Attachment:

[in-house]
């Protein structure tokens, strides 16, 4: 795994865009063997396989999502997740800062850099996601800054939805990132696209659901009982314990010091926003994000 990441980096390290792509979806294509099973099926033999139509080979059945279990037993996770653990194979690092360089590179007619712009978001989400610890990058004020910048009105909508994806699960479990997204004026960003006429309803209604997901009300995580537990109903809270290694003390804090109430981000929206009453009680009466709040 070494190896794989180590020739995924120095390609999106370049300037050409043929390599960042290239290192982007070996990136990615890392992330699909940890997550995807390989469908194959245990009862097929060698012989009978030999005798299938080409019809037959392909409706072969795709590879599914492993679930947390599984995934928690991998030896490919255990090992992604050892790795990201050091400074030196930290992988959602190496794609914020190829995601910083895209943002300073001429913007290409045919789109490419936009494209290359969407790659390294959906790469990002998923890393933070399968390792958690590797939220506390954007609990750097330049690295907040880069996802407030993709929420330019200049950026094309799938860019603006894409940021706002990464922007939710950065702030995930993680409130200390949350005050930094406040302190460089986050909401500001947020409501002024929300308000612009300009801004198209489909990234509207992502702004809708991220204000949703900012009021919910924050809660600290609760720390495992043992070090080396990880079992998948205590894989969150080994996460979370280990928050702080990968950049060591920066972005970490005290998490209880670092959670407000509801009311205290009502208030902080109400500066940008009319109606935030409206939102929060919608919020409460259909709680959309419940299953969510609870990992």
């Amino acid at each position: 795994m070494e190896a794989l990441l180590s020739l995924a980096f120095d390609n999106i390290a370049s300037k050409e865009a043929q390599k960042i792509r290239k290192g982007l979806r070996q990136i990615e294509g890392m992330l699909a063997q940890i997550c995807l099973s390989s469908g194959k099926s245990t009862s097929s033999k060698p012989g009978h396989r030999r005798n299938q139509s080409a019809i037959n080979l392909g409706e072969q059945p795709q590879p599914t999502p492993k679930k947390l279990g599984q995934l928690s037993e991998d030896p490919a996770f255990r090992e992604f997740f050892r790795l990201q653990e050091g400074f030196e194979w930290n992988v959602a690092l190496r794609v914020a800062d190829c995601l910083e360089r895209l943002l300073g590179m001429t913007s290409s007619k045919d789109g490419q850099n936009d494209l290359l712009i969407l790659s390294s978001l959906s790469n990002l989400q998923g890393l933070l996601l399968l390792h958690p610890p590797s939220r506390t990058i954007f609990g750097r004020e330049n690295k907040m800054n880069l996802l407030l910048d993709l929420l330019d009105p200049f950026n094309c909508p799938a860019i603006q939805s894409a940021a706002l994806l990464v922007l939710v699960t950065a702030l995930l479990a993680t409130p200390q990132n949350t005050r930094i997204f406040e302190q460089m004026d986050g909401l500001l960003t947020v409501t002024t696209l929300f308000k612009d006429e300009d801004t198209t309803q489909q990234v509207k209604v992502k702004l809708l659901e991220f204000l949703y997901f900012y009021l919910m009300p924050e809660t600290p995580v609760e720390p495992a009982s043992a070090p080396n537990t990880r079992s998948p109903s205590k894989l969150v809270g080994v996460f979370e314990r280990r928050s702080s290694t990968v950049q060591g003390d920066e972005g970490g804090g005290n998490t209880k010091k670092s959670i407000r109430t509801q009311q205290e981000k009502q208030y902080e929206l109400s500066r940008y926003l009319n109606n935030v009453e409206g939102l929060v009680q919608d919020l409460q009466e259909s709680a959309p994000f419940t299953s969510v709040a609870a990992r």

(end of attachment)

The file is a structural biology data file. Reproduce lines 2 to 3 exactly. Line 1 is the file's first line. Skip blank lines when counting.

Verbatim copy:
């Protein structure tokens, strides 16, 4: 795994865009063997396989999502997740800062850099996601800054939805990132696209659901009982314990010091926003994000 990441980096390290792509979806294509099973099926033999139509080979059945279990037993996770653990194979690092360089590179007619712009978001989400610890990058004020910048009105909508994806699960479990997204004026960003006429309803209604997901009300995580537990109903809270290694003390804090109430981000929206009453009680009466709040 070494190896794989180590020739995924120095390609999106370049300037050409043929390599960042290239290192982007070996990136990615890392992330699909940890997550995807390989469908194959245990009862097929060698012989009978030999005798299938080409019809037959392909409706072969795709590879599914492993679930947390599984995934928690991998030896490919255990090992992604050892790795990201050091400074030196930290992988959602190496794609914020190829995601910083895209943002300073001429913007290409045919789109490419936009494209290359969407790659390294959906790469990002998923890393933070399968390792958690590797939220506390954007609990750097330049690295907040880069996802407030993709929420330019200049950026094309799938860019603006894409940021706002990464922007939710950065702030995930993680409130200390949350005050930094406040302190460089986050909401500001947020409501002024929300308000612009300009801004198209489909990234509207992502702004809708991220204000949703900012009021919910924050809660600290609760720390495992043992070090080396990880079992998948205590894989969150080994996460979370280990928050702080990968950049060591920066972005970490005290998490209880670092959670407000509801009311205290009502208030902080109400500066940008009319109606935030409206939102929060919608919020409460259909709680959309419940299953969510609870990992």
């Amino acid at each position: 795994m070494e190896a794989l990441l180590s020739l995924a980096f120095d390609n999106i390290a370049s300037k050409e865009a043929q390599k960042i792509r290239k290192g982007l979806r070996q990136i990615e294509g890392m992330l699909a063997q940890i997550c995807l099973s390989s469908g194959k099926s245990t009862s097929s033999k060698p012989g009978h396989r030999r005798n299938q139509s080409a019809i037959n080979l392909g409706e072969q059945p795709q590879p599914t999502p492993k679930k947390l279990g599984q995934l928690s037993e991998d030896p490919a996770f255990r090992e992604f997740f050892r790795l990201q653990e050091g400074f030196e194979w930290n992988v959602a690092l190496r794609v914020a800062d190829c995601l910083e360089r895209l943002l300073g590179m001429t913007s290409s007619k045919d789109g490419q850099n936009d494209l290359l712009i969407l790659s390294s978001l959906s790469n990002l989400q998923g890393l933070l996601l399968l390792h958690p610890p590797s939220r506390t990058i954007f609990g750097r004020e330049n690295k907040m800054n880069l996802l407030l910048d993709l929420l330019d009105p200049f950026n094309c909508p799938a860019i603006q939805s894409a940021a706002l994806l990464v922007l939710v699960t950065a702030l995930l479990a993680t409130p200390q990132n949350t005050r930094i997204f406040e302190q460089m004026d986050g909401l500001l960003t947020v409501t002024t696209l929300f308000k612009d006429e300009d801004t198209t309803q489909q990234v509207k209604v992502k702004l809708l659901e991220f204000l949703y997901f900012y009021l919910m009300p924050e809660t600290p995580v609760e720390p495992a009982s043992a070090p080396n537990t990880r079992s998948p109903s205590k894989l969150v809270g080994v996460f979370e314990r280990r928050s702080s290694t990968v950049q060591g003390d920066e972005g970490g804090g005290n998490t209880k010091k670092s959670i407000r109430t509801q009311q205290e981000k009502q208030y902080e929206l109400s500066r940008y926003l009319n109606n935030v009453e409206g939102l929060v009680q919608d919020l409460q009466e259909s709680a959309p994000f419940t299953s969510v709040a609870a990992r």